The key question remains: what can be told of an industry that consistently relies on public support to cover more than a quarter of its annual sale? "Bubble" is a silly word in Hamburg, Toulouse and Seattle and we rather speak in terms of the need to "protect jobs" and defend "national interest". Can we exclude that at one point in time gravity will prevail, perhaps brutally triggered by a major default or a change in the political climate? While the watchtower crews and skyline-managers have done an admirable job so far, aren't the OEM's playing with fire when they implement another ambitious increase in production rates, especially on the narrowbody front?

Some would make the valid point that "over-ordering is not over-manufacturing". In an ideal world, this is indeed correct, but such a world assumes that each of the leading OEMs will always display rationale behaviour when it comes to production rates... But when this is about "losing" or "gaining" market share, will sanity prevail?

Perhaps the widening difference in lease rate between the A320 and the 737 is telling us something?

While the power of the OEMs ensures that the spotlight is always on financing new deliveries, we all know that the maximum tension will never be seen there, for the reasons just explained above. Thus, the story gets much different when it comes to financing second hand aircraft...

In that market, because of a lack of political lobbying power, the ECAs are no "white knights" and the OEMs remain particularly aloof to the problem as an aircraft produced and sold disappears forever from their radar screen. But for lessors, chasing money to finance "the second lease" or airlines, willing to dispose of old equipment, the prospects are depressing: banks willing to finance old equipment are less than five, and lessors find themselves hiding their old assets in large portfolios to attract some interest. The result could be further negative volatility of values in the second-hand market, mostly for narrowbodies, much deeper and quicker than the slow ramp-up of new programmes could normally suggest.

In Dublin, AWAS' chief executive officer Ray Sisson publicly warned that prices on old equipment were "falling off the cliff" Indeed, the lack of liquidity is not the sole party to blame in that situation but certainly contribute to what is not yet - but could become: a downward spiral of equipment values.

To end up on a more positive note, let me share what I believe is one of the next challenges for the finance markets and that being concentration. The platitude is that mergers of airlines create large entities, while regulators impose 'single borrower limits' and that, for many banks, will prove to be another limiting factor to deploy capital.

But this phenomenon is also likely to take its toll when watching the structure of current orderbooks. According to DVB Research, a total of 17 Airbus and Boeing customers have orders in excess of 100 aircraft each. Airbus has two orders in excess of 225 aircraft each and Boeing's top two customers have orders in excess of 350 aircraft each. To complicate matters, none of the six larger orders at Boeing or Airbus, except one, is US-based with access to the capital markets. When it comes to finance these deliveries, directly or through sale and leasebacks, many financiers, including the ECAs, may find themselves reaching their limits. What would happen then to these mega-orders?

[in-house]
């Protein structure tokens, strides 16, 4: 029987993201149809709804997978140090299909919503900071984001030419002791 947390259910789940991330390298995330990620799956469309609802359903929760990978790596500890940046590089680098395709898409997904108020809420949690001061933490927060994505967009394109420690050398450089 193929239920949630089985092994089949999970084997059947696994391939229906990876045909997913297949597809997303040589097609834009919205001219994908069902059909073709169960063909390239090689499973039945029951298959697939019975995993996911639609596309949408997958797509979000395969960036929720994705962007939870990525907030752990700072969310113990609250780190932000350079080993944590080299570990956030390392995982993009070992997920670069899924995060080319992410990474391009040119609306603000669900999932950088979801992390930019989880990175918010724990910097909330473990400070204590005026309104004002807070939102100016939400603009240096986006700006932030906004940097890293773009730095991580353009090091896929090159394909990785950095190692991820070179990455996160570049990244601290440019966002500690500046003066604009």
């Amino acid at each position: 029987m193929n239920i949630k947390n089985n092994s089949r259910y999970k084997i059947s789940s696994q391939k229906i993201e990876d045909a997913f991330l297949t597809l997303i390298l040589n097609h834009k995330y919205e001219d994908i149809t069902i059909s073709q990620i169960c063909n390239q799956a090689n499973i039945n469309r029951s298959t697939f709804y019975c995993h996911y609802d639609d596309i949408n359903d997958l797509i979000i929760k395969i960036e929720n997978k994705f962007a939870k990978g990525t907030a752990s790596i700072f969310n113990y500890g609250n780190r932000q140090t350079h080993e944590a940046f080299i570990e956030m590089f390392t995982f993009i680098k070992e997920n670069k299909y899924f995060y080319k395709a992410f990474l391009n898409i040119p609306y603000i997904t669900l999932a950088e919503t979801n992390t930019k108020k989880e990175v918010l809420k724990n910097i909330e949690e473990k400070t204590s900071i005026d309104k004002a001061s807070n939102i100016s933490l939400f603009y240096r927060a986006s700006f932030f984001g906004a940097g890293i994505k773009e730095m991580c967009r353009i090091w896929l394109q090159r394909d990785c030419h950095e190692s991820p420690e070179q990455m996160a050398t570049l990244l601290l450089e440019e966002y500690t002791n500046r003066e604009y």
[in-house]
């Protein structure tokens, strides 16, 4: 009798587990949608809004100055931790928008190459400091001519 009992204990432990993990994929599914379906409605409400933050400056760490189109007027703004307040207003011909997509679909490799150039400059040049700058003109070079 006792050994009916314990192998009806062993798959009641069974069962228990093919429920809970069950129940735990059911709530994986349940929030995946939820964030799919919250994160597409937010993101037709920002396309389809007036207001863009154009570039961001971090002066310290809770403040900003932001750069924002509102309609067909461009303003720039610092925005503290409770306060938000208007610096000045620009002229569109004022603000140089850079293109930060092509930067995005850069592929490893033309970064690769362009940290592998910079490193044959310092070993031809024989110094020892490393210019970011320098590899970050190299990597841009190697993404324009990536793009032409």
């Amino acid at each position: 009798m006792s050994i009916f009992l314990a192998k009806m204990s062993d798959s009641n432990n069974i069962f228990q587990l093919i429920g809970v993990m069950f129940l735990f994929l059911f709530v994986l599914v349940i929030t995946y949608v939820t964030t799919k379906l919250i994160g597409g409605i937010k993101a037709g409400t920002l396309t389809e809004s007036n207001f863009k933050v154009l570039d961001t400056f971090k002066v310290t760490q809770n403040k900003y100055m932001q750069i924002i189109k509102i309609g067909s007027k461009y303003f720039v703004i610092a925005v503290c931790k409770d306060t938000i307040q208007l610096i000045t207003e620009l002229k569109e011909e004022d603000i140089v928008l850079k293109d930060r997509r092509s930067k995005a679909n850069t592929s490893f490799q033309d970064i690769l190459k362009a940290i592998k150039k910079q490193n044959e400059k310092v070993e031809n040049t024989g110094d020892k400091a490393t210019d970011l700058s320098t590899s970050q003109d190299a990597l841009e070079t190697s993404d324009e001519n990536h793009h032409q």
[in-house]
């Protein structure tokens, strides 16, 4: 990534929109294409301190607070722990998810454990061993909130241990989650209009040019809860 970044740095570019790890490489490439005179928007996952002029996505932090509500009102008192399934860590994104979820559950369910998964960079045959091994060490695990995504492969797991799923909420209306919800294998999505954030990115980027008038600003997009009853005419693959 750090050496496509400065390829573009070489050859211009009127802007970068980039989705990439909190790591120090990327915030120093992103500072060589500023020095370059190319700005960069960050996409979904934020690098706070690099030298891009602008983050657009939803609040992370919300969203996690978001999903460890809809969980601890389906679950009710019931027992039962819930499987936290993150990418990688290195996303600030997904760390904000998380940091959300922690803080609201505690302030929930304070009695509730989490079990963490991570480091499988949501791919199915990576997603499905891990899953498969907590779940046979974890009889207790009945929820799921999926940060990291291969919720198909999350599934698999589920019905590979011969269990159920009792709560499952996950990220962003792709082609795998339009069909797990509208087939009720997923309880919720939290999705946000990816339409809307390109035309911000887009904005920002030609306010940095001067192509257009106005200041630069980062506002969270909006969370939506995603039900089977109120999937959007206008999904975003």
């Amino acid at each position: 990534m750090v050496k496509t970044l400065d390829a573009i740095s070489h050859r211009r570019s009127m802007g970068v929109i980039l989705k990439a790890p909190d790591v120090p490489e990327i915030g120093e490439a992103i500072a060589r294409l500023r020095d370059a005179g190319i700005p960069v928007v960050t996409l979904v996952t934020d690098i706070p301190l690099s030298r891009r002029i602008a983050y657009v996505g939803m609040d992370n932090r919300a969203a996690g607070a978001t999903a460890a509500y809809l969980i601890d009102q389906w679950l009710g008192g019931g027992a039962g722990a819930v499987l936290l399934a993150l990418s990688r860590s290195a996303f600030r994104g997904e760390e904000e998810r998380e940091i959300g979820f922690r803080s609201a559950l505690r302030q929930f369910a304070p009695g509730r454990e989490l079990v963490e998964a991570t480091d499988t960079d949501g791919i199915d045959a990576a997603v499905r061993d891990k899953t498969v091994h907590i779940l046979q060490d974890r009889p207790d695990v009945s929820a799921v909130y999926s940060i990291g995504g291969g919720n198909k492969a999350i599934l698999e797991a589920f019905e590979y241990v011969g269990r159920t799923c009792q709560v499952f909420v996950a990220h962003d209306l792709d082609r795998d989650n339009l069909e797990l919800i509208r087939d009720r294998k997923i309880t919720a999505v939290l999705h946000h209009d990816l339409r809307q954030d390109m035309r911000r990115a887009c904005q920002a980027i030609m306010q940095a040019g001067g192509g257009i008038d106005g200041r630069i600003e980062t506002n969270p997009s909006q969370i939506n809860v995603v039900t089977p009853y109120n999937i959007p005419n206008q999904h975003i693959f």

Any reason for optimism?

If any, it will not come from the debt side but rather, as we have seen for three years now, from the equity side: the magic of printing money, sorry I meant quantitative easing, is such that money is still abundant and return expectations are falling. New entrants realise that a "10-ish" return on investment - or even lower - based on a moveable asset and predictable cash flows is an excellent risk reward in today's market. Smart bankers and arrangers are selling aviation investment much beyond the traditional JOLCO and KG markets, and this works well. Recent transactions have opened up doors of the London public markets and we are well aware of some imminent attempts to enter others.

This massive injection of new money with lower return expectations, as well as underperforming residual values has massive implications for the existing platforms. Watch that space carefully.

Overall, when it comes to the search for money, and leverage in particular, we believe the industry needs to admit the challenges it faces more than searching for the current toolbox it already has. By just focusing on the short-term issues, either selling another 225 new aircraft or setting up another initial public offering, the medium to long-term prospects don't get much better. But who knows, hard work and some luck will do, perhaps.

Article contibuted by Bertrand Grabowski, member of the board of managing directors, DVB Bank SE.